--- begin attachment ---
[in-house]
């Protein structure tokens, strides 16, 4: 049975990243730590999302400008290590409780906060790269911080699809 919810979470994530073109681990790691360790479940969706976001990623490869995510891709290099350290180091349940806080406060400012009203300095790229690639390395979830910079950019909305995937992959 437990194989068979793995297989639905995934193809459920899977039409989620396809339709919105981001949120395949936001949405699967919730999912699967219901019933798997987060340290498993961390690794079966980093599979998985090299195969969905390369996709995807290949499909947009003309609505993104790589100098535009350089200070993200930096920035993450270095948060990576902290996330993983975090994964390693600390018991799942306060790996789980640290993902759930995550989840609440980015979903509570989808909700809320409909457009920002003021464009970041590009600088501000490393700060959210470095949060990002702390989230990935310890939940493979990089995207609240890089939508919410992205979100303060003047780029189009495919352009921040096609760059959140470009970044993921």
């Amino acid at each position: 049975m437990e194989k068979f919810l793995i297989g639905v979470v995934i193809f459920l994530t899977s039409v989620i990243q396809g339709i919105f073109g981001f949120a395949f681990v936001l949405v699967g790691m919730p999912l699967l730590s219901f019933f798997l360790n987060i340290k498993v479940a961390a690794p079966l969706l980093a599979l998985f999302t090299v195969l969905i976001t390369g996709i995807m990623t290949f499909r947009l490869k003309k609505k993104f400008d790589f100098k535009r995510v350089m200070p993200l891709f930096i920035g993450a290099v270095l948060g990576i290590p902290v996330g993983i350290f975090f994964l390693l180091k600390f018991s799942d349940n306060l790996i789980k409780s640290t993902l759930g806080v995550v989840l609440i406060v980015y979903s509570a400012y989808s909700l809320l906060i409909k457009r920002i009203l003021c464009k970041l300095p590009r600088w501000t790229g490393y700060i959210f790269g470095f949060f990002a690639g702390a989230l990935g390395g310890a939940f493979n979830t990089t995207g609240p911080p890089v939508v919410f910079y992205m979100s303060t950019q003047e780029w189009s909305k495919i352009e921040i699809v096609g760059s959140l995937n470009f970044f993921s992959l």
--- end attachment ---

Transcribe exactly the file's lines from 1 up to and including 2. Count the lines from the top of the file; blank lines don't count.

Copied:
[in-house]
């Protein structure tokens, strides 16, 4: 049975990243730590999302400008290590409780906060790269911080699809 919810979470994530073109681990790691360790479940969706976001990623490869995510891709290099350290180091349940806080406060400012009203300095790229690639390395979830910079950019909305995937992959 437990194989068979793995297989639905995934193809459920899977039409989620396809339709919105981001949120395949936001949405699967919730999912699967219901019933798997987060340290498993961390690794079966980093599979998985090299195969969905390369996709995807290949499909947009003309609505993104790589100098535009350089200070993200930096920035993450270095948060990576902290996330993983975090994964390693600390018991799942306060790996789980640290993902759930995550989840609440980015979903509570989808909700809320409909457009920002003021464009970041590009600088501000490393700060959210470095949060990002702390989230990935310890939940493979990089995207609240890089939508919410992205979100303060003047780029189009495919352009921040096609760059959140470009970044993921």